David Moore Crook
|David Moore Crook|
David Moore Crook photographed in September 1940. Copied from his autobiography Spitfire Pilot (1942)
24 November 1914|
|Died||18 December 1944
near Aberdeen, Scotland
||Royal Air Force|
|Years of service||1938–1944|
|Unit||No. 609 Squadron RAF|
|Awards||Distinguished Flying Cross|
After attending the University of Cambridge, he was mobilised as part of the Royal Auxiliary Air Force on the outbreak of war. Flying the Spitfire Crook participated in the Battle of Britain, flying with No. 609 Squadron RAF (at the time this was a squadron of the Auxiliary Air Force). He initially joined the squadron on 22 September 1938 as an acting pilot officer, this rank was confirmed on 4 May 1940, and later further back-dated to 9 December 1939. He destroyed a Junkers Ju 87 of Sturzkampfgeschwader 77 (StG 77) on 9 July, and a Jagdgeschwader 53 (JG 53) Messerschmitt Bf 109 on 13 August. On 15 August 1940, he mistakenly shot down a Blenheim fighter, although the crew was only slightly injured. Two Bf 109's were claimed on 30 September 1940.
Crook was awarded the Distinguished Flying Cross for his actions during the battle. The official notice of this award in the London Gazette of 1 November 1940 said he had, "led his section with coolness and judgment against the enemy on many occasions. He has destroyed six of their aircraft besides damaging several more."
On 8 November he was sent on an Instructor's course at the Central Flying School. He was promoted to flying officer with effect 9 December 1940. In April 1944 he was posted to AFU Wheaton Aston, and in July to AFU Ternhill. He served with 41 OTU in September, then 8 (Coastal) OTU at Dyce.
He left a widow, Dorothy Margaret Crook, of Shrewsbury, Shropshire. He is commemorated on the Runnymede Memorial. His name is displayed on the Battle of Britain Monument in London, and a plane flown by Crook is on display at the Imperial War Museum in London.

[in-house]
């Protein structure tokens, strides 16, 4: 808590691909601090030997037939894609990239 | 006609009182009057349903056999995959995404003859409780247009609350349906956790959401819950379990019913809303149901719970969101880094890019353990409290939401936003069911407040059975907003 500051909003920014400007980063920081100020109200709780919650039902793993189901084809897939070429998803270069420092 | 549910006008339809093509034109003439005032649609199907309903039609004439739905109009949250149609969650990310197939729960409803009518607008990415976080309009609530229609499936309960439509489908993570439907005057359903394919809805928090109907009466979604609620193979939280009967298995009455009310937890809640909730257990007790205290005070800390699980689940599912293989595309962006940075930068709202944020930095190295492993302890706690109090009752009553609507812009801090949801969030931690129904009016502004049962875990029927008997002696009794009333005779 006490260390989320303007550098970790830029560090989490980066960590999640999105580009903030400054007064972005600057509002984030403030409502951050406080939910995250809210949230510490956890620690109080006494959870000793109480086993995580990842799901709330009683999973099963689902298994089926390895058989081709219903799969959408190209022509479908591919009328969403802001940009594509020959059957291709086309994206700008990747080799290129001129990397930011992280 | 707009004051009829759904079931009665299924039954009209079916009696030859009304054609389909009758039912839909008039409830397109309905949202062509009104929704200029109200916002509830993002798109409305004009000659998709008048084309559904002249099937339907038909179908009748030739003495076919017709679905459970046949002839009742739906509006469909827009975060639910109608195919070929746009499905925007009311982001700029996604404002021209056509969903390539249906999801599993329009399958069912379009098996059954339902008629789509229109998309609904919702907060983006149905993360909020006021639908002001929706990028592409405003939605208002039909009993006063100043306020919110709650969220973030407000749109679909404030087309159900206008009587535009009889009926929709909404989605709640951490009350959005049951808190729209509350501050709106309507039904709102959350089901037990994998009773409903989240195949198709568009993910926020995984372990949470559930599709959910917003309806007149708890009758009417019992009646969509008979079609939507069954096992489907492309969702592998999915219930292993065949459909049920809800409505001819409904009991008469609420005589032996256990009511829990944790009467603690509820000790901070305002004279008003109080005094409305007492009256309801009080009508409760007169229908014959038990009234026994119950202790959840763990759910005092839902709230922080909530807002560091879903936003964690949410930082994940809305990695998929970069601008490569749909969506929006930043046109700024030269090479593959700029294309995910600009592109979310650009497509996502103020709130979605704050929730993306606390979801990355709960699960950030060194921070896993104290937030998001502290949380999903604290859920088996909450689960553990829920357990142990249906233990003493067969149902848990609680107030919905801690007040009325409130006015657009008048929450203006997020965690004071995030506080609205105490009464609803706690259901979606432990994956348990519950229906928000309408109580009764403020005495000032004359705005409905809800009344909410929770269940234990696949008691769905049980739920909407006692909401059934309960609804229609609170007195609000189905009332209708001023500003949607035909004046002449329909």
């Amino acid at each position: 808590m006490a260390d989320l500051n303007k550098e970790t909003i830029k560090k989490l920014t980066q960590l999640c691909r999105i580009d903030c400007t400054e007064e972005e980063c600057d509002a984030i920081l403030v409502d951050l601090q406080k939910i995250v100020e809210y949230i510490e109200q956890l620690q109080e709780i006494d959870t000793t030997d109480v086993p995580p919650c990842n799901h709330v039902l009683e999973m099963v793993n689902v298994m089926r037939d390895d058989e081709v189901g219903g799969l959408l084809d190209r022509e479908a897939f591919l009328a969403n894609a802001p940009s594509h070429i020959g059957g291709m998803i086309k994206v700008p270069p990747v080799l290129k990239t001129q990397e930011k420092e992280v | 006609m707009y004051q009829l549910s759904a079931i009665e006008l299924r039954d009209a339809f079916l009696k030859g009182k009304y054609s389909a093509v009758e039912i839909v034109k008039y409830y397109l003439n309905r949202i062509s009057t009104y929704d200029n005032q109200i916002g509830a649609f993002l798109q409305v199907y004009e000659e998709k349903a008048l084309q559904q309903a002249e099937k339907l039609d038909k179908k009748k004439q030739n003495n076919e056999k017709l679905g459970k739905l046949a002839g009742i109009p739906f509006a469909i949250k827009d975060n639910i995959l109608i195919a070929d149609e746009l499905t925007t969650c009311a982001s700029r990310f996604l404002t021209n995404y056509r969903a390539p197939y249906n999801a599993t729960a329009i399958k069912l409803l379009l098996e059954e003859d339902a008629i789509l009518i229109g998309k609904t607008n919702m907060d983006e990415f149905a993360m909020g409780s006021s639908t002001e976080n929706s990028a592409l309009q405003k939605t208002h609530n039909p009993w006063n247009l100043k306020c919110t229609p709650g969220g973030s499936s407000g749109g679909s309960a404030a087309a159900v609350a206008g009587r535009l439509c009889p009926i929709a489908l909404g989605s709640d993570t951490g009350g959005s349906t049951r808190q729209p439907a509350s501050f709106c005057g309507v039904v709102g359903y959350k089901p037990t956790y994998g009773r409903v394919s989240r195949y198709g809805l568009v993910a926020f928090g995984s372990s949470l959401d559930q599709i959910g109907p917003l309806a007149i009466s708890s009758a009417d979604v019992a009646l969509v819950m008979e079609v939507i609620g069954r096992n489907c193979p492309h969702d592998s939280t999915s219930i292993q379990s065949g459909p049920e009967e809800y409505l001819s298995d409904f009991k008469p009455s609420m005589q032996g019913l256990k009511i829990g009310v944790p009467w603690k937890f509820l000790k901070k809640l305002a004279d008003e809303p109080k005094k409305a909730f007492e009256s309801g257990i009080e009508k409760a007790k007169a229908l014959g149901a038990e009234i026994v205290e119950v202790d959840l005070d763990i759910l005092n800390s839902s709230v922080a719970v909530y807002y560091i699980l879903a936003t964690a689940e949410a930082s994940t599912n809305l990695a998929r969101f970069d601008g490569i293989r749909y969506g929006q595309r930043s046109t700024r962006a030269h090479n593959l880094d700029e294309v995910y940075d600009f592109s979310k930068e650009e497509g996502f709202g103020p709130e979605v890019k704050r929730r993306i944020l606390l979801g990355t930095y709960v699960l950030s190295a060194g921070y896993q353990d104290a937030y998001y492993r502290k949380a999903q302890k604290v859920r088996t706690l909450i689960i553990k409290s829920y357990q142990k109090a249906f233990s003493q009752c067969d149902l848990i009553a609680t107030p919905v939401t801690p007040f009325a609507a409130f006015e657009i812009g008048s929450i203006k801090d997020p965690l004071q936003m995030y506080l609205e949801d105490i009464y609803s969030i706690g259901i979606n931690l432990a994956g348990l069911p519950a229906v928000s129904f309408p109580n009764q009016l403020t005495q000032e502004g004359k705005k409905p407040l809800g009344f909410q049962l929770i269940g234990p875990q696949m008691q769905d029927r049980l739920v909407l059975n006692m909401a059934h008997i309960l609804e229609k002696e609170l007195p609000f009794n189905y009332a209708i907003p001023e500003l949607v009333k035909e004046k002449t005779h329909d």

Crook wrote an autobiographical work about his experiences during the battle entitled Spitfire Pilot, published by Faber and Faber in 1942. A portrait of Crook by official RAF artist Captain Cuthbert Orde was reproduced on the frontispiece. Crook also wrote Pursuit of Passy, a work of fiction about an RAF pilot who crashes in France and joins the Resistance, published in 1946 by Herbert Joseph. Crook's flying log book is stored at The National Archives in Kew, and is available for public viewing.
- "No. 34570". The London Gazette. 15 November 1938. p. 7198.
- "No. 34864". The London Gazette. 4 June 1940. p. 3359.
- "No. 35076". The London Gazette. 14 February 1941. pp. 912–913.
- "No. 34984". The London Gazette. 1 November 1940. pp. 6348–6349.
- "No. 35083". The London Gazette (Supplement). 21 February 1941. pp. 1087–1088.
- "Commonwealth War Graves Commission – Casualty Details". Commonwealth War Graves Commission. Retrieved 2007-11-21.
- "Piece details for AIR 4/21—R.A.F. Pilot's Flying Log Books—Rank and Name: F/Lt. D.M. Crook, D.F.C". The Catalogue. The National Archives. Retrieved 24 June 2009.
- Kenneth G. Wynn, Men of the Battle of Britain